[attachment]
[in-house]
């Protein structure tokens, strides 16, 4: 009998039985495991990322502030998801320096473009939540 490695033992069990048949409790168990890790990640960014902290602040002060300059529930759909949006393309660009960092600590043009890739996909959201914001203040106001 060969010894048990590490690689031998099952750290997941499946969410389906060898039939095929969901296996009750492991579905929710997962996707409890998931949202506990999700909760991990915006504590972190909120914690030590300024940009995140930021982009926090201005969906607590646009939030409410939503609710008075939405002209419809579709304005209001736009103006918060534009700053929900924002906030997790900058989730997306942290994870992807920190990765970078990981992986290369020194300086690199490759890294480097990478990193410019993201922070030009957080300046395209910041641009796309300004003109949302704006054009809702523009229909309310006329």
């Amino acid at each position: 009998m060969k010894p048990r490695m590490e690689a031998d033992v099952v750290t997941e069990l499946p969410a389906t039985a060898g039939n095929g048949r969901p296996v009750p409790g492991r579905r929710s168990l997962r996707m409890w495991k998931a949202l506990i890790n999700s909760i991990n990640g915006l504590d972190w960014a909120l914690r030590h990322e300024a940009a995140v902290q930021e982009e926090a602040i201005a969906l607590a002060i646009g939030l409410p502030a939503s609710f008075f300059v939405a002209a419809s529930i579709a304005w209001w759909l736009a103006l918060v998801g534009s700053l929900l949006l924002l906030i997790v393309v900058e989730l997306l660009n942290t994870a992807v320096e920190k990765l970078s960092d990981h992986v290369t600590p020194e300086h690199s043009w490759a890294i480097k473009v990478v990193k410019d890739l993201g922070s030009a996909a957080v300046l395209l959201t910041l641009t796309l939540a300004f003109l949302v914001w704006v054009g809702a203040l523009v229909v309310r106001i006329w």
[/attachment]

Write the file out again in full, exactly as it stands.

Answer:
[in-house]
């Protein structure tokens, strides 16, 4: 009998039985495991990322502030998801320096473009939540 490695033992069990048949409790168990890790990640960014902290602040002060300059529930759909949006393309660009960092600590043009890739996909959201914001203040106001 060969010894048990590490690689031998099952750290997941499946969410389906060898039939095929969901296996009750492991579905929710997962996707409890998931949202506990999700909760991990915006504590972190909120914690030590300024940009995140930021982009926090201005969906607590646009939030409410939503609710008075939405002209419809579709304005209001736009103006918060534009700053929900924002906030997790900058989730997306942290994870992807920190990765970078990981992986290369020194300086690199490759890294480097990478990193410019993201922070030009957080300046395209910041641009796309300004003109949302704006054009809702523009229909309310006329």
């Amino acid at each position: 009998m060969k010894p048990r490695m590490e690689a031998d033992v099952v750290t997941e069990l499946p969410a389906t039985a060898g039939n095929g048949r969901p296996v009750p409790g492991r579905r929710s168990l997962r996707m409890w495991k998931a949202l506990i890790n999700s909760i991990n990640g915006l504590d972190w960014a909120l914690r030590h990322e300024a940009a995140v902290q930021e982009e926090a602040i201005a969906l607590a002060i646009g939030l409410p502030a939503s609710f008075f300059v939405a002209a419809s529930i579709a304005w209001w759909l736009a103006l918060v998801g534009s700053l929900l949006l924002l906030i997790v393309v900058e989730l997306l660009n942290t994870a992807v320096e920190k990765l970078s960092d990981h992986v290369t600590p020194e300086h690199s043009w490759a890294i480097k473009v990478v990193k410019d890739l993201g922070s030009a996909a957080v300046l395209l959201t910041l641009t796309l939540a300004f003109l949302v914001w704006v054009g809702a203040l523009v229909v309310r106001i006329w």